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RULES AND REASONS
IT was only after many months of living with them that I began to be able to assess the motives which underlay their association. Theirs was far more than a purely political cause. They saw the future as their own interpretation of Utopia, and this Utopia not a chromium-plated paradise or a surfeit of paternal benignity, but simply an affair of honest government and self-respect. It would be enough to remove the fascists and what they stood for, and men would live at peace. Meanwhile, there could be no compromise: total war meant everything that a man might know of or possess, and nothing and no one could be spared. Desperation was their mainspring; their beliefs and imperatives arose from the circumstances themselves.
They were a people bound up in themselves, knowing only themselves, unaware of their limitations. It seemed to me that they had restated the morality of faith and hope and charity; and yet they made no claim to dispel the metaphysical despair of western Europe, for they did not know of this despair. Seekers for the New Jerusalem that Europe wearied for would scarcely find it here. They thought in terms of political possibilities, and left philosophy to gnaw its own vitals. They knew that their cause was a moral one, the only cause in Europe as they thought that was worth fighting and dying for; but their formulation of this was paltry and undiscerning. Only their practice of it was superb.
For them it was enough to believe that the political federation and democracy they talked of would be accomplished, not by the hackneyed shibboleths of constitution-makers, but by the moral will and effort of every man and woman who could fight for it and vote for it. Their faith gave them complete justification. They were content to point the way of escape for a civilization whose basis they condemned, their evident logic being the wretchedness their rulers had heaped on them for untold centuries; and they were not troubled, in their eagerness and desperation, to examine their metaphysics or their morals.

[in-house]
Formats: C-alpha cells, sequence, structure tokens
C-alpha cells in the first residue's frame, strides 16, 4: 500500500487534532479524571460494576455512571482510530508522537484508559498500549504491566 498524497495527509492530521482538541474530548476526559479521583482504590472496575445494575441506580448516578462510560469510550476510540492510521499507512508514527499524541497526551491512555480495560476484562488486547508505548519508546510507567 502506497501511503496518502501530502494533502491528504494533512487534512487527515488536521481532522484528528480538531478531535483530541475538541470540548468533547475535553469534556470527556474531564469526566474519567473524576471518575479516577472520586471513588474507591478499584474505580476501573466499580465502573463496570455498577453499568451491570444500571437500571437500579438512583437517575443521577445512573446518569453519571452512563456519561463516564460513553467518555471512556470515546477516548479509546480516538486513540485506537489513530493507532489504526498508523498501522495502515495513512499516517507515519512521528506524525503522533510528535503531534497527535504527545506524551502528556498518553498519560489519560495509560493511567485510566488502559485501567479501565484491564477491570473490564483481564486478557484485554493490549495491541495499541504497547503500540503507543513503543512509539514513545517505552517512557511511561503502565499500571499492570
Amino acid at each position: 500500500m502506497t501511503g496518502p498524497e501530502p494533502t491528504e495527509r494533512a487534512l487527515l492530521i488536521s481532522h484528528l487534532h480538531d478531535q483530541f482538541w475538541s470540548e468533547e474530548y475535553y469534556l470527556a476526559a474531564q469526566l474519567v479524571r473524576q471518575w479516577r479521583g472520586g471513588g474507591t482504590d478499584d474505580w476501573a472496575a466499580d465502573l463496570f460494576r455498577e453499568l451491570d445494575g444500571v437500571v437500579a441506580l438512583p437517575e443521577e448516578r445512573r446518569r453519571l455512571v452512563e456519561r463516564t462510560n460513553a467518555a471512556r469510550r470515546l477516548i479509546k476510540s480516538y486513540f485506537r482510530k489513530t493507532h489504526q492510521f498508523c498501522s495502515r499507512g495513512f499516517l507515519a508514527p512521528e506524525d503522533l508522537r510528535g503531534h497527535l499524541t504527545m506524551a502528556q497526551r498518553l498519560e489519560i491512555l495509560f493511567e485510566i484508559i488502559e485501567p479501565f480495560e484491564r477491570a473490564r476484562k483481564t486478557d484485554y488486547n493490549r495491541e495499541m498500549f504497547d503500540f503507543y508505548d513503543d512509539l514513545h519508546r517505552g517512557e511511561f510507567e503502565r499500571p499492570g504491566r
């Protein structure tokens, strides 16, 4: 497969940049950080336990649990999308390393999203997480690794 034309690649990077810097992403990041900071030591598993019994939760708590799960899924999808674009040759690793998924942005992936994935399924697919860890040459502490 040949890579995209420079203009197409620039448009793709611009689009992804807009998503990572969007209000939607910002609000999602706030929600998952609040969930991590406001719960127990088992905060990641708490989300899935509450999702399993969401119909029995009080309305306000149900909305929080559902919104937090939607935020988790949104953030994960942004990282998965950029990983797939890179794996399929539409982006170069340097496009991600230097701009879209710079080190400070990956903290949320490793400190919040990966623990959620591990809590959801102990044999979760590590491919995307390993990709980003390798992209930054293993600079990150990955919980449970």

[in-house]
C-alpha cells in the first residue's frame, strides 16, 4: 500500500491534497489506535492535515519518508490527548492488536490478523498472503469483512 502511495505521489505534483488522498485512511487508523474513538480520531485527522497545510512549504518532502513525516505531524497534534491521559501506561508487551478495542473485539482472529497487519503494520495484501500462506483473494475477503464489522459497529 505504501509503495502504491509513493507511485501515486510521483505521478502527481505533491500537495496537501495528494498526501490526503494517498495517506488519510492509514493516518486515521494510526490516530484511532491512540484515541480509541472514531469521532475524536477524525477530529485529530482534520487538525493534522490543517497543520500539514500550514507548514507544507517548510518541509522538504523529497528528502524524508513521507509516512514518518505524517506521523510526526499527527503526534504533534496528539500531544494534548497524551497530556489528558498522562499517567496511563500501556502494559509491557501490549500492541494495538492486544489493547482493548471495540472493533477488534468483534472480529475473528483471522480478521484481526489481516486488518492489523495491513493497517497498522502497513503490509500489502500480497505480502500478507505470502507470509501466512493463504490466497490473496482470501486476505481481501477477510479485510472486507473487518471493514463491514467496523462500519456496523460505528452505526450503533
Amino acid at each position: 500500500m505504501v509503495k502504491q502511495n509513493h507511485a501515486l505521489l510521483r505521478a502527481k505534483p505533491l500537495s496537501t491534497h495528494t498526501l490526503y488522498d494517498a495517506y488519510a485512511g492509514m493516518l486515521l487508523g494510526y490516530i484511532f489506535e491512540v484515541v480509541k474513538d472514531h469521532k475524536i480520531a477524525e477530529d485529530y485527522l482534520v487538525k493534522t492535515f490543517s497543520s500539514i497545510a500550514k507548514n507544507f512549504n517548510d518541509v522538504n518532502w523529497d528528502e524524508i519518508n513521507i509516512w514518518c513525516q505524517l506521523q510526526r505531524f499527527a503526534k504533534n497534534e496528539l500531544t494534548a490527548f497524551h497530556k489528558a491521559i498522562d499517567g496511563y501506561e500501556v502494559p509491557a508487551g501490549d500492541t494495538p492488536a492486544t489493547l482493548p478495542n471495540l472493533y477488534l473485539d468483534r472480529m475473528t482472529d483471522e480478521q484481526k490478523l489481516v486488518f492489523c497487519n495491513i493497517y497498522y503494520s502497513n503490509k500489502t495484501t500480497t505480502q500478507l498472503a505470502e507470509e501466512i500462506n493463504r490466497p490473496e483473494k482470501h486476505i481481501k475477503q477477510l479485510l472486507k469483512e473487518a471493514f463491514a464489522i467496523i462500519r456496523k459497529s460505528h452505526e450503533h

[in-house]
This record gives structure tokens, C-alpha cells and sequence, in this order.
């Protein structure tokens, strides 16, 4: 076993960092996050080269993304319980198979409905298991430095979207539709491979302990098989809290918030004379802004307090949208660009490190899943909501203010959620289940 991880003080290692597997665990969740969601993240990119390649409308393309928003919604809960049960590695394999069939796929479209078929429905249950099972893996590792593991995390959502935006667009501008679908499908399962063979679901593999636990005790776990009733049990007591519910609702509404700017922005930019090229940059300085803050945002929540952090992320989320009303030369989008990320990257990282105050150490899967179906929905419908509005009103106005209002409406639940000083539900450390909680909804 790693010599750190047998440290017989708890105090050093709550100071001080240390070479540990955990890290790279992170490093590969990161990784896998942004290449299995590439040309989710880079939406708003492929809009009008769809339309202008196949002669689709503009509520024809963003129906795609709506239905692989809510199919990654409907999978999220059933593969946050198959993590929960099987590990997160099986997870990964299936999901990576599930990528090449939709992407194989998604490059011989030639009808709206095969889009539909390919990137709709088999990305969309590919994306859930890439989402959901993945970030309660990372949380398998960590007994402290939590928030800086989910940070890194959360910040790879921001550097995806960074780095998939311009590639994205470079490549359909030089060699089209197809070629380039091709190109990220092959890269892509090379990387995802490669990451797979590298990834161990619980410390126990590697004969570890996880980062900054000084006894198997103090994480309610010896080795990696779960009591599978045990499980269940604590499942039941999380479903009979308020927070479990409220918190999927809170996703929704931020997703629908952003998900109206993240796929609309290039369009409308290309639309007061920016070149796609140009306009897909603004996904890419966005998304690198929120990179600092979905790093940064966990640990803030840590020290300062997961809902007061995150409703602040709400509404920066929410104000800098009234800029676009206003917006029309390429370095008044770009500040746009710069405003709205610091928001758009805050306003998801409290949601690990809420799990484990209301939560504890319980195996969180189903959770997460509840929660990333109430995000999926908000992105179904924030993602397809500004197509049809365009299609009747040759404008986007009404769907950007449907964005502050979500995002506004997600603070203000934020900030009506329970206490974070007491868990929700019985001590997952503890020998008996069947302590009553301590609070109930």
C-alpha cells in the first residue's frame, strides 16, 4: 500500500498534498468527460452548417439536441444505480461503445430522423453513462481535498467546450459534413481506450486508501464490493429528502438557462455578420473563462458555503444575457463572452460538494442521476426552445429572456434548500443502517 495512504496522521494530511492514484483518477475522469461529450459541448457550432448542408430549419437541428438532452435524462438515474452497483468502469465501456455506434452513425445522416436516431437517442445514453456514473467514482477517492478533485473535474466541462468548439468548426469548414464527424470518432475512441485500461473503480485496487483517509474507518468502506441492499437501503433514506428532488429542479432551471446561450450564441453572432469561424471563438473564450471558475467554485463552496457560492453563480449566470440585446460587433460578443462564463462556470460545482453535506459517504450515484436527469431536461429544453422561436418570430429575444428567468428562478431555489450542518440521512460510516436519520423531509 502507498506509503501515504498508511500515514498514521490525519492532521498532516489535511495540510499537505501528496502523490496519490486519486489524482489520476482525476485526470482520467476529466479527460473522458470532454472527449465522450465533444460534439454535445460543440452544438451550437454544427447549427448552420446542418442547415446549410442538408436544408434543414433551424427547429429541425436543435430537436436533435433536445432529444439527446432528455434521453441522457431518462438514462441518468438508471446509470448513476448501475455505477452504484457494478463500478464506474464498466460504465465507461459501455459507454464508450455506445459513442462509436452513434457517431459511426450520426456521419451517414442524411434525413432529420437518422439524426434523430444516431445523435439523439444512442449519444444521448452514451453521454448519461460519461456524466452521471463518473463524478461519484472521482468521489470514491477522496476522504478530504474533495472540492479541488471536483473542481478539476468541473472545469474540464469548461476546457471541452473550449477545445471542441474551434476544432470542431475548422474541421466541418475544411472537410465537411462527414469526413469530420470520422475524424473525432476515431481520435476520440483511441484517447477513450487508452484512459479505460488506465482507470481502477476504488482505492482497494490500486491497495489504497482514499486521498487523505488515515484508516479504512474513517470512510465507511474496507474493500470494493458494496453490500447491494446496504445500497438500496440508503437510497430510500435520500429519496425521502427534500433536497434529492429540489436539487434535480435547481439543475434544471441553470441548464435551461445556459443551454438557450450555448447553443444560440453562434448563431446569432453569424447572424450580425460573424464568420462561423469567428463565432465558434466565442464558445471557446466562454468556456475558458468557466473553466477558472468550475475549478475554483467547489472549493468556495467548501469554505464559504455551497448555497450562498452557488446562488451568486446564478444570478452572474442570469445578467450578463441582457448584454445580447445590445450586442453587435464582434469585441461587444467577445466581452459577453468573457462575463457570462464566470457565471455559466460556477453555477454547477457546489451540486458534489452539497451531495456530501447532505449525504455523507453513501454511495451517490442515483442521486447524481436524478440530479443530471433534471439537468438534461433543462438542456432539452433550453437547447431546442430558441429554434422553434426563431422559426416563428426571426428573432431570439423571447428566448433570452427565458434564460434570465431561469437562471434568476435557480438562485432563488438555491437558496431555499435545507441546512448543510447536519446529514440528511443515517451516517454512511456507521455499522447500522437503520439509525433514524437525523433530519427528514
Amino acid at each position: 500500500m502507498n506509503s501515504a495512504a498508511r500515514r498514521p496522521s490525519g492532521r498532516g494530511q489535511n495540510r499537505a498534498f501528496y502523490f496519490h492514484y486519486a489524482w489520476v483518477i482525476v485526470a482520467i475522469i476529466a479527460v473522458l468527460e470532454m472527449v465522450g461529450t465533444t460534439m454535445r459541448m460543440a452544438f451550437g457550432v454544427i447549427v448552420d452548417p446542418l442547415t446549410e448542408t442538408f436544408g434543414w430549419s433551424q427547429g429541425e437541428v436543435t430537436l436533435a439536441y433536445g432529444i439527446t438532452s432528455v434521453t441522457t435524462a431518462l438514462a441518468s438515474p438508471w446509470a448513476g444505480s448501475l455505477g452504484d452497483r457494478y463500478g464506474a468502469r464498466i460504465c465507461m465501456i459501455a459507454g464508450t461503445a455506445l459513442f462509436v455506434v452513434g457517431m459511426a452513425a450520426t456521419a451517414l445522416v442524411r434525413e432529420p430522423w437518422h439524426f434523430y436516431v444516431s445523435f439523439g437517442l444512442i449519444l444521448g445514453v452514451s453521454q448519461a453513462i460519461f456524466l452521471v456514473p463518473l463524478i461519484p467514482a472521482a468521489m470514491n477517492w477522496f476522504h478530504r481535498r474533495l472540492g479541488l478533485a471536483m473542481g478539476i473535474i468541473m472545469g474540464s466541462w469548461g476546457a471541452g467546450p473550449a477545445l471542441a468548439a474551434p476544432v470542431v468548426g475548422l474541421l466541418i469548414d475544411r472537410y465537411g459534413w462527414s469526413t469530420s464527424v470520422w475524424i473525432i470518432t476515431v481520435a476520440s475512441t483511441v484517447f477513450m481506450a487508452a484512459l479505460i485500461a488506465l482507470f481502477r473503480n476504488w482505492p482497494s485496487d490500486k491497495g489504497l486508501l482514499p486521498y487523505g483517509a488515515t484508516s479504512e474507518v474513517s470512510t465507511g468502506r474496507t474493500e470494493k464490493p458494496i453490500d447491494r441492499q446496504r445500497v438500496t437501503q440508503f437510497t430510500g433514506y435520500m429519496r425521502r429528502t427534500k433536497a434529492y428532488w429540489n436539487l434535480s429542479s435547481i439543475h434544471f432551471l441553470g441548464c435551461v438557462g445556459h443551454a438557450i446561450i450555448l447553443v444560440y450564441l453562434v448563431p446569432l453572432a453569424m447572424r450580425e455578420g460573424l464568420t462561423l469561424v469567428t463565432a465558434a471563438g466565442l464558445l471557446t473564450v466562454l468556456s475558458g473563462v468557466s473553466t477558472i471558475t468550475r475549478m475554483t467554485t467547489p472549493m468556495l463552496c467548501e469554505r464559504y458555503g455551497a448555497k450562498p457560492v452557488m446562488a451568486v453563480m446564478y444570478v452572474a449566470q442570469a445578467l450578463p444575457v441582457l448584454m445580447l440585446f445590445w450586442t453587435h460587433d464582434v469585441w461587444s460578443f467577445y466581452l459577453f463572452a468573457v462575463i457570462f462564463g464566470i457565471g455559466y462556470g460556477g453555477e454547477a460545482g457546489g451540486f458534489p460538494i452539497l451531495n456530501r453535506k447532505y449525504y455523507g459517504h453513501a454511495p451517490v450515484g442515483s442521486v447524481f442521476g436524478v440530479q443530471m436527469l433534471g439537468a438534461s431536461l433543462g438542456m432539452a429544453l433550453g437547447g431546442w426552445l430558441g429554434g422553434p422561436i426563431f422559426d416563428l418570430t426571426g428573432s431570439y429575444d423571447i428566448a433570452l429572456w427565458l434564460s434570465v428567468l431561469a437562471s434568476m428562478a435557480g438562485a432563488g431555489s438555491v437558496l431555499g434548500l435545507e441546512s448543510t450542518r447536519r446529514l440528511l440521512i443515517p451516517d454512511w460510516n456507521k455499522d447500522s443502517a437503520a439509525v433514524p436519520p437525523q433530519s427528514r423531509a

Lawrence had said in a context that was useful in analogy however different the circumstances might be: "I wondered why Feisal wanted to fight the Turks and why the Arabs helped him, and saw that his aim was geographical, to exclude the Turks from all Arabic-speaking lands in Asia. Their peace ideal of liberty could exercise itself only so. In pursuit of the ideal condition we might kill Turks, because we disliked them very much; but the killing was a pure luxury. If they would go quietly the war would end..."
But in our war this cool definition had lost its value: there were no Turks any longer, there were only Fascists; the Fascists infested the land like filth, and the killing of them had achieved the status of a moral imperative. To gain this new world, this civilization that should arise from two and a half thousand years of urgent speculation, they proposed in their sublime self-confidence nothing more complicated than the overthrow of tyranny and the establishment of democracy. For the future they enacted no moral safeguards, proposed for the Christian sanctions of pity and restraint no effective substitute, and for the dangers of mental laziness and moral decay they provided no spur or guide more inspiring than a hierarchy of duties. They were a peasant people concerned with simple and immediate propositions of obvious good and evil. And as long as life was cheap and death a daily companion this might work. Others might say that afterwards, in peace, it would betray shallowness and run the gamut of narrow nationalism. But for them the equation was a simple one, and in destroying the apparatus of corruption and privilege and cruelty they understood by Fascism they saw the way to their millenium.